To recap, at this stage we had seen neither William the cabinet maker, nor Elizabeth his wife since 1841 and had found no death records we could easily identify as theirs. So in the interests of working from the known to the unknown, I decided to see who was living at 4 Conway Street in the 1861 census. This is what I found:

1861 census:

4 Conway St, Everton

William Brown Head Mar 61 Labourer Cumberland, Darlton
Mary " Wife Mar 48 Lancashire, Catten
John " son Mar 22 weelwright " Liverpool
Isabella E. " Dau-in-law Mar 25 " Leek ?(or Lech?)?
Thomas " son 15 Blacksmith ?(app)? " Liverpool
Richard " son 10 Scholar " "
Ann J. " Dau 8 " " "
William " Grand son 2

 

Bingo! This was surely my William the cabinet maker. From the above, I deduced the following. William had married a second wife Mary, his first, Elizabeth having presumably died. There were some other post-1841 born children whom we had now found. William (watchmaker) was currently living elsewhere. In fact, his census entry is:

1861 census: [RG9 2732 f96 p4]

25 Smithdown Lane, West Derby

William Brown Head Marr 41 Watch finisher Lancashire, Liverpool
Ann " sister Un 39 Dressmaker " "
Mary " sister Un 36 Housekeeper " "

His wife was not listed for reasons unknown. Presumably their son William was the one aged 2 now living with his grandfather William in 4 Conway Street.

The change of William senior's occupation from cabinet maker to labourer troubled me little as trades ebbed and flowed as they do today and presumably he'd fallen on harder times and had to make a living as such. The birthplace of Cumberland instead of Lancashire was of some concern, but if you've stared at 1841 census entries for long enough, the listings of y or n (usually written in lower case) for "whether born same county" can easily be mis-read and census enumerators were not above making mistakes so perhaps it was simply a clerical error or assumption.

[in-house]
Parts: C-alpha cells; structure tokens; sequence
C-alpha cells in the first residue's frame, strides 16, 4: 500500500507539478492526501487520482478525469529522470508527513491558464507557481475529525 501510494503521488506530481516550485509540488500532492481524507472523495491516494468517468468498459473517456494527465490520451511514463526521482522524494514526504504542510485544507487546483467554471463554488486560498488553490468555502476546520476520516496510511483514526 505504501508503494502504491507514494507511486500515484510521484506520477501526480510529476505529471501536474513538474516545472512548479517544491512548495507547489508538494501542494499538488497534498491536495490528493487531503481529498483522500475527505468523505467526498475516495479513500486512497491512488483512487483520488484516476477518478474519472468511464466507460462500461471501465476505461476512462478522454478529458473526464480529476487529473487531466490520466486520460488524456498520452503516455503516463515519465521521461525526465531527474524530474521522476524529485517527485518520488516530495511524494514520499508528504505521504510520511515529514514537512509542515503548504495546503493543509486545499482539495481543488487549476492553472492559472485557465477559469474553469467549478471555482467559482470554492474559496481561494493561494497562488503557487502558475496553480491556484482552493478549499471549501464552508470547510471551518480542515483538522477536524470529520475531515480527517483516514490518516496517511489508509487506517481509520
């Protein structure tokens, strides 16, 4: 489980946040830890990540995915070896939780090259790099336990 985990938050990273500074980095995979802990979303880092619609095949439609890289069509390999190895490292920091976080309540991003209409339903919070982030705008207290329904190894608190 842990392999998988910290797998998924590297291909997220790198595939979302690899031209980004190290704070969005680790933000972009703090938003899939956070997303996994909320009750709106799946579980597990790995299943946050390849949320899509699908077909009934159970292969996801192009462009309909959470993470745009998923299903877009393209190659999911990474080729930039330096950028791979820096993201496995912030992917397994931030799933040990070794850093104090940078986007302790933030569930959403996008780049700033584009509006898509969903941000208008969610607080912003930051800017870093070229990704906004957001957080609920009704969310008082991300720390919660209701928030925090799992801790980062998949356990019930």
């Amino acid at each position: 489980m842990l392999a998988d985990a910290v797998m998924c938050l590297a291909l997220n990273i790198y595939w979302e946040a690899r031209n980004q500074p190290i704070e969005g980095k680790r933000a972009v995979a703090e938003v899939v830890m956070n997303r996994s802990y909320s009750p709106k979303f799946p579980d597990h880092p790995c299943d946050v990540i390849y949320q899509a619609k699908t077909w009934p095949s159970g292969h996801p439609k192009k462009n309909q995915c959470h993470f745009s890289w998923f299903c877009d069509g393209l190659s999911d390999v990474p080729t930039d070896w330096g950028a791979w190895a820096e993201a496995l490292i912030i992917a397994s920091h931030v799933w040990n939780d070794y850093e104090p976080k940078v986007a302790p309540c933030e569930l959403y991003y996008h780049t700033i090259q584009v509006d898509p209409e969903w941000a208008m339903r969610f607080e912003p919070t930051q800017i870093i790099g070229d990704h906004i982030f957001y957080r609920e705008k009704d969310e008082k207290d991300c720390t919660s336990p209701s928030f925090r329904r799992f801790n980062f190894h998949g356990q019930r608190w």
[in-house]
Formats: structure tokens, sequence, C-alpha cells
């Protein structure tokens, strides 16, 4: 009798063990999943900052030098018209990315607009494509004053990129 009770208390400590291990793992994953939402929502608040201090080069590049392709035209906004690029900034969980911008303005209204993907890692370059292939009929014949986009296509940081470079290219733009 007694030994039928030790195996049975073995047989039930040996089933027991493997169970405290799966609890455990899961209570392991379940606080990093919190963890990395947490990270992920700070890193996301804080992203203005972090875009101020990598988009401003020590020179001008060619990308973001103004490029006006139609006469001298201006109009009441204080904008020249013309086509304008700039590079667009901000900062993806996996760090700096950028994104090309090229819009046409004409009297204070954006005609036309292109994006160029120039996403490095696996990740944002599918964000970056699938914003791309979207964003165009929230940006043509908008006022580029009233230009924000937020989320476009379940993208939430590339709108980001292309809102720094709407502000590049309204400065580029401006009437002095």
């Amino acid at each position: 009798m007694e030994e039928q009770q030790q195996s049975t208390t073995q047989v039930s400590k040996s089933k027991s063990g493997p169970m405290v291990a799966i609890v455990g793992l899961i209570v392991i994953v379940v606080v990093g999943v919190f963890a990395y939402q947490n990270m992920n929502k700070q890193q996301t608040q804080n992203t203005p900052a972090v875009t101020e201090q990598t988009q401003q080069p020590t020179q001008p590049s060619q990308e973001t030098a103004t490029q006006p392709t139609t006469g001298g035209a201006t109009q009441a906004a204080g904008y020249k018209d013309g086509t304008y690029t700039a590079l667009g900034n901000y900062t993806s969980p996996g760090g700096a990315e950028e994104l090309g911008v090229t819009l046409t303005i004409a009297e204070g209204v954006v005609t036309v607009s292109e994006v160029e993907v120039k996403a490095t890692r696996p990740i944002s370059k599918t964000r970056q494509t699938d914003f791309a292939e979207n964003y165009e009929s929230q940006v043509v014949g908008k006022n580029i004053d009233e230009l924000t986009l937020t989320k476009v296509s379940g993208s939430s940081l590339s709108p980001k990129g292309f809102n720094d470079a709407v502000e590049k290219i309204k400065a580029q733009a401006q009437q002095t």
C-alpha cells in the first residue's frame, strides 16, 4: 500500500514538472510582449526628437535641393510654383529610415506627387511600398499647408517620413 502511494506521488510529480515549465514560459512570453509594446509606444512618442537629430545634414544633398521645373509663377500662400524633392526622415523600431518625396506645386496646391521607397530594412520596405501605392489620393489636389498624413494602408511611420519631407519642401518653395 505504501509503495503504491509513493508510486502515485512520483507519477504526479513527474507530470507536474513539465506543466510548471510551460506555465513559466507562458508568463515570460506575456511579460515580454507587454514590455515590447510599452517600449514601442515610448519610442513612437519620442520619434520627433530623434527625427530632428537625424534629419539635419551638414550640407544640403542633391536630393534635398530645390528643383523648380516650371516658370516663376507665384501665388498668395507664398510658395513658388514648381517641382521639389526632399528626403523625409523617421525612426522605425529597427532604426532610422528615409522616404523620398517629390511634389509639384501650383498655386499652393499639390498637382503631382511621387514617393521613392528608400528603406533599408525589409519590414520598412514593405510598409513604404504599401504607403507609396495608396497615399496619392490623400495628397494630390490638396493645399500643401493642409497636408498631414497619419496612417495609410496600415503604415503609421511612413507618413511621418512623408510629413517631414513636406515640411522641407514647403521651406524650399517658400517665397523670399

It did seem a little odd that his family from his first marriage was living separately in the 1851 census (Landsdowne St, Toxteth) where William was at 4 Conway St even at that date. However, I was fairly certain that my Browns had Cumbrian roots. Or may be not. A few years later I found William Brown's death certificate:

Death: 17th April 1844 5:45 am, 22 King St, William Brown aged 50, Cabinet Maker. Cause: Consumption. Informant: William Brown Present at the death 22 King St, Registered 18th April 1844.

His widow died the following year:

Death: 25th Jul 1845 2:15am Elizabeth Brown of 11 Combermere St aged 51. Widow of William Brown (Cabinet Maker). Cause: Consumption. Informant: Ann Brown, present at the death 11 Combermere St. Registered 26th July 1845.

All fairly cut and dried really. Correct area for the deaths. William junior present at his father's death. The daughter Ann at her mother's. All living together as orphaned siblings in 1851. But what are the chances in a city the size of Liverpool that two completely different William Brown families lived in a single house on a single street over a forty year period?

Recent research carried out this year has actually shown that my William Brown (the cabinet maker) was the son of a William Brown who hailed from the lowlands of Scotland. You can never be too careful in this game.